Broadcaster Clarence Manion fought liberals in both parties.
TODAY'S MAJOR RADIO talk shows are ongoing infomercials for political parties, but it hasn't always been that way. The "Manion Forum," a national radio show founded by my father in 1954, took bipartisan aim at whoever was in power - Republican or Democrat - on the basis of solid conservative principles. Those ideals didn't change for the 25 years that the "Forum" was on the air, and they haven't changed since. In fact, the central constitutional issue that gave rise to the "Manion Forum" has played a vital role in American politics since 9/11.
It all started with the Bricker Amendment. On April 6, 1953, my father and Eisenhower's secretary of state, John Foster Dulles, squared off before the Senate Judiciary Committee over an amendment proposed by Ohio senator John Bricker. It was designed to forbid secret "executive compacts" like those FDR and Truman had made with Stalin during World War II. Bricker aimed to restore the constitutional requirement that such agreements be publicly debated as treaties and be consented to by two-thirds of the Senate.
Dulles became irate that day because Dad pointed to Dulles's own endorsement of Bricker, delivered a year earlier when Ike was still running neck and neck with Bob Taft for the GOP nomination. The Bricker Amendment was a key factor in Taft's popularity, so Dulles had to go along. "The treaty-making power is an extraordinary power, liable to abuse," Dulles had railed in April 1952, emphasizing that treaties "can cut across the rights given to the people by their Constitutional Bill of Rights." Not so a year later.
How had my father gotten there that day? A lifelong Democrat, he had just retired from 30 years of teaching constitutional law at Notre Dame, 12 of them as dean. His landmark book, The Key To Peace, had sold over a million copies. This slim tome explained the indispensable relationship between God and limited government, articulated in the Declaration of Independence - themes that motivated the emergence of the Religious Right 30 years later.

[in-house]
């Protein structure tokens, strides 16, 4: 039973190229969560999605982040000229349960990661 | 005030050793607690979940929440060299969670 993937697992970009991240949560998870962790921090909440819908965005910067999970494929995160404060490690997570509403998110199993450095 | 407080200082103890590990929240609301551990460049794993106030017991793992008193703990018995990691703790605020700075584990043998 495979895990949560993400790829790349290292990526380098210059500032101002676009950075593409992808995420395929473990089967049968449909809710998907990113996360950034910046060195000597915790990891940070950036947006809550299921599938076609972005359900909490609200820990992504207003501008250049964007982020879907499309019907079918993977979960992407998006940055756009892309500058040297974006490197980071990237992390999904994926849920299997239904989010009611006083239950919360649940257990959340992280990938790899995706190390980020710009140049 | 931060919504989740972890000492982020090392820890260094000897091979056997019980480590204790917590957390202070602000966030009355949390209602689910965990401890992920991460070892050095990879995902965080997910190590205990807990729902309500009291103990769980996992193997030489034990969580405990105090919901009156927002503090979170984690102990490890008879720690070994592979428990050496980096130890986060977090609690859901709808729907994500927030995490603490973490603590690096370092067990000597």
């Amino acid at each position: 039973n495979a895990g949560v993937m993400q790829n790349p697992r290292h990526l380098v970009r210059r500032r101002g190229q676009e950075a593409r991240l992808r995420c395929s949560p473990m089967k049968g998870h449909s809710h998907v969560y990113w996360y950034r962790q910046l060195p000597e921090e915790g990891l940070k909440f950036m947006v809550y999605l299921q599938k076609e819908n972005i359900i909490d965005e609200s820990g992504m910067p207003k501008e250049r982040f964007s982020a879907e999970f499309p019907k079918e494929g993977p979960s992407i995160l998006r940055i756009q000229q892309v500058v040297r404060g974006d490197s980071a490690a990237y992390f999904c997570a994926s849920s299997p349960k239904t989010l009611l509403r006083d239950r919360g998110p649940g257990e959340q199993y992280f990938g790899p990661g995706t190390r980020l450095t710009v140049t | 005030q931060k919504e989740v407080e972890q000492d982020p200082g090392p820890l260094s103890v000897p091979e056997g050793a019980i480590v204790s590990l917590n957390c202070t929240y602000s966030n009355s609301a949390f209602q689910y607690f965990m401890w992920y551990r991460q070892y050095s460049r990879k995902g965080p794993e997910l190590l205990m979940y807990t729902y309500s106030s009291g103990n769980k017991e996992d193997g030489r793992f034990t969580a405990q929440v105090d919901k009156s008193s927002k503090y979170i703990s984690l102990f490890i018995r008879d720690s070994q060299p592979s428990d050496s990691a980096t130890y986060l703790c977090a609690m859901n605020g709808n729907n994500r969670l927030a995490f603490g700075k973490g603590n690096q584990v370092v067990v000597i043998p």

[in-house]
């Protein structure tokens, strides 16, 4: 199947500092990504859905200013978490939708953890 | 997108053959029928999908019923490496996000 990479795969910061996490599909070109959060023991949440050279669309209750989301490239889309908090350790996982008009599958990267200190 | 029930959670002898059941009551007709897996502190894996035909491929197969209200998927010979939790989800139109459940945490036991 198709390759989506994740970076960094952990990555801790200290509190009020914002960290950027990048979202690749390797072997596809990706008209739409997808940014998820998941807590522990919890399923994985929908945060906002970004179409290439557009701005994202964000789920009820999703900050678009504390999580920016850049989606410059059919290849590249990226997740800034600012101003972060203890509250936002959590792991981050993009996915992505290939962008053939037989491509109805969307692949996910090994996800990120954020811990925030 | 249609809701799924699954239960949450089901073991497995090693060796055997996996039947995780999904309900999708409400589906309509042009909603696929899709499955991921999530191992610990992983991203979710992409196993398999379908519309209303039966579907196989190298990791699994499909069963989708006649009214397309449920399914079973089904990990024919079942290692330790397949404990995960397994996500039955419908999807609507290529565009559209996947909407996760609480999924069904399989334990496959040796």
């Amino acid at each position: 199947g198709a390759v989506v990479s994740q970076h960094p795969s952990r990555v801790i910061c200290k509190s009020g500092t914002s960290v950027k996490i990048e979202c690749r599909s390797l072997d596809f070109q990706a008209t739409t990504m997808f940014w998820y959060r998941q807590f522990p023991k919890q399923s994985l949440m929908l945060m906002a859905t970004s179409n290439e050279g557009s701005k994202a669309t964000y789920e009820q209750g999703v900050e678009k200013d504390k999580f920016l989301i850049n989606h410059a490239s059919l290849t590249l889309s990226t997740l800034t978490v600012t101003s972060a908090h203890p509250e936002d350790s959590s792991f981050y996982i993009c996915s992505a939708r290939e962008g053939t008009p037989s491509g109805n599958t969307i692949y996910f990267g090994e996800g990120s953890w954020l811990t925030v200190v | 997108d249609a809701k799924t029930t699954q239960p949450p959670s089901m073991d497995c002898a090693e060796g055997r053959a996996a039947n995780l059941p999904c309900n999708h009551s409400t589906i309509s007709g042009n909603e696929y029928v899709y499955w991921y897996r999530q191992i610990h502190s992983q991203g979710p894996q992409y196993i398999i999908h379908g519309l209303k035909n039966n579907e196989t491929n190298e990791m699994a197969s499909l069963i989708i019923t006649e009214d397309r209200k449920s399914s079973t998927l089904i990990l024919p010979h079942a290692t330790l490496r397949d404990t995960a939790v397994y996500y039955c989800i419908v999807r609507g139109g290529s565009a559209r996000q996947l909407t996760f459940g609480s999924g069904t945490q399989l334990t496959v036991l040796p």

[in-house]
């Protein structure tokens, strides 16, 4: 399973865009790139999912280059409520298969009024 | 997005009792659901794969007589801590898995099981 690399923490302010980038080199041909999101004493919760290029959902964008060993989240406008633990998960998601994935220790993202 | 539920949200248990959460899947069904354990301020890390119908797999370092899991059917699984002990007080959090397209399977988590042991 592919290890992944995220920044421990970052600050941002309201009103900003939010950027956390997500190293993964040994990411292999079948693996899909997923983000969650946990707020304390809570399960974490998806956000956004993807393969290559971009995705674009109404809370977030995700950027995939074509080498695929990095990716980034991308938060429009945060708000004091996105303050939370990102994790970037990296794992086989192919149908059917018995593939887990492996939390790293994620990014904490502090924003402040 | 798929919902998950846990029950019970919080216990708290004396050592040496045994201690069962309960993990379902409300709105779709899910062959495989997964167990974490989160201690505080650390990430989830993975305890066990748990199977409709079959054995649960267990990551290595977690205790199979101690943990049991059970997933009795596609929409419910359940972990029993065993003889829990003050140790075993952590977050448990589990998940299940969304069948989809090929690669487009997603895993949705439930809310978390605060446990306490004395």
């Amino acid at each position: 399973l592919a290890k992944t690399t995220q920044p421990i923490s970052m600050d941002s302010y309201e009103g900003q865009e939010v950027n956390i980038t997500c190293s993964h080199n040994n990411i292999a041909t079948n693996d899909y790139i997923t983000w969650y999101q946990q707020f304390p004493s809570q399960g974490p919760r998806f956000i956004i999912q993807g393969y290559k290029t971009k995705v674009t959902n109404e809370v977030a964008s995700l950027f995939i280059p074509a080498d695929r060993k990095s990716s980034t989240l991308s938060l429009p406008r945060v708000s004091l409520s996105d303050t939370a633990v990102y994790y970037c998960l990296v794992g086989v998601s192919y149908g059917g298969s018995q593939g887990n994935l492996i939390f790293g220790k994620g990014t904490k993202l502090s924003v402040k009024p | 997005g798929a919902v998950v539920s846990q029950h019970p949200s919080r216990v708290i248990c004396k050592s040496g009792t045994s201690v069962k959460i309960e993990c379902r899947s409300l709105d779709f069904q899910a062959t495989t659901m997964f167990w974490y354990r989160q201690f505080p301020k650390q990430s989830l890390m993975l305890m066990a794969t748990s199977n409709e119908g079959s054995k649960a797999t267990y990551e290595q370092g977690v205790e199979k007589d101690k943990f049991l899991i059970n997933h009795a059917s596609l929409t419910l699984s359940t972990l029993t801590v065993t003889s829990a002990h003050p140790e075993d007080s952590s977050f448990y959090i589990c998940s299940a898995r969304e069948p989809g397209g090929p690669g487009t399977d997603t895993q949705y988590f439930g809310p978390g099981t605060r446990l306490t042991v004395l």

Dad was an early Taft supporter, but after the tumultuous 1952 convention he agreed to lead "Democrats for Eisenhower" because Taft supported Eisenhower and Eisenhower supported Bricker. When Ike took office, he appointed Dad to chair a commission to study how to return to the states the powers that the federal government had usurped under FDR and Truman, a task taken seriously by Dad but, in short order, not by Eisenhower.
Limiting government was a major conservative goal in 1953, and so was Bricker. After World War U, public indignation had soared at the revelation of FDR's secret deal with Stalin at Yalta in early 1945. There, Roosevelt, Stalin, and Churchill had betrayed half of Christian Europe to Soviet domination (for 50 years, as it turned out) and laid the groundwork for the creation of the United Nations.
Fast forward 50 years: in 2003, President George W. Bush invaded Iraq, authorized not by a constitutional declaration of war by the U.S. Congress but by a mandate from the United Nations. What gave that "mandate" legitimacy? The U.S. was a signatory to the UN treaty that under the Supremacy Clause of the Constitution (and in the absence of Bricker) could be construed to be "The Supreme Law Of The Land," overriding the treaty clause of the Constitution.
In 2008, when George W. Bush negotiated a Status of Forces Agreement with the post-Saddam government in Iraq - a treaty by any rational definition - the president refused to let the Senate see the text, much less allow it to be debated and voted upon as a treaty. Why was President Bush so anxious to conclude this "executive agreement"? Because the UN mandate authorizing the U.S. presence in Iraq was due to expire at the end of 2008.
Ironically, the two issues addressed by the Bricker Amendment - secret treaties and the usurpation of constitutional authority by a treaty organization like the United Nations - were the sole legitimizing ingredients of the Iraq War. …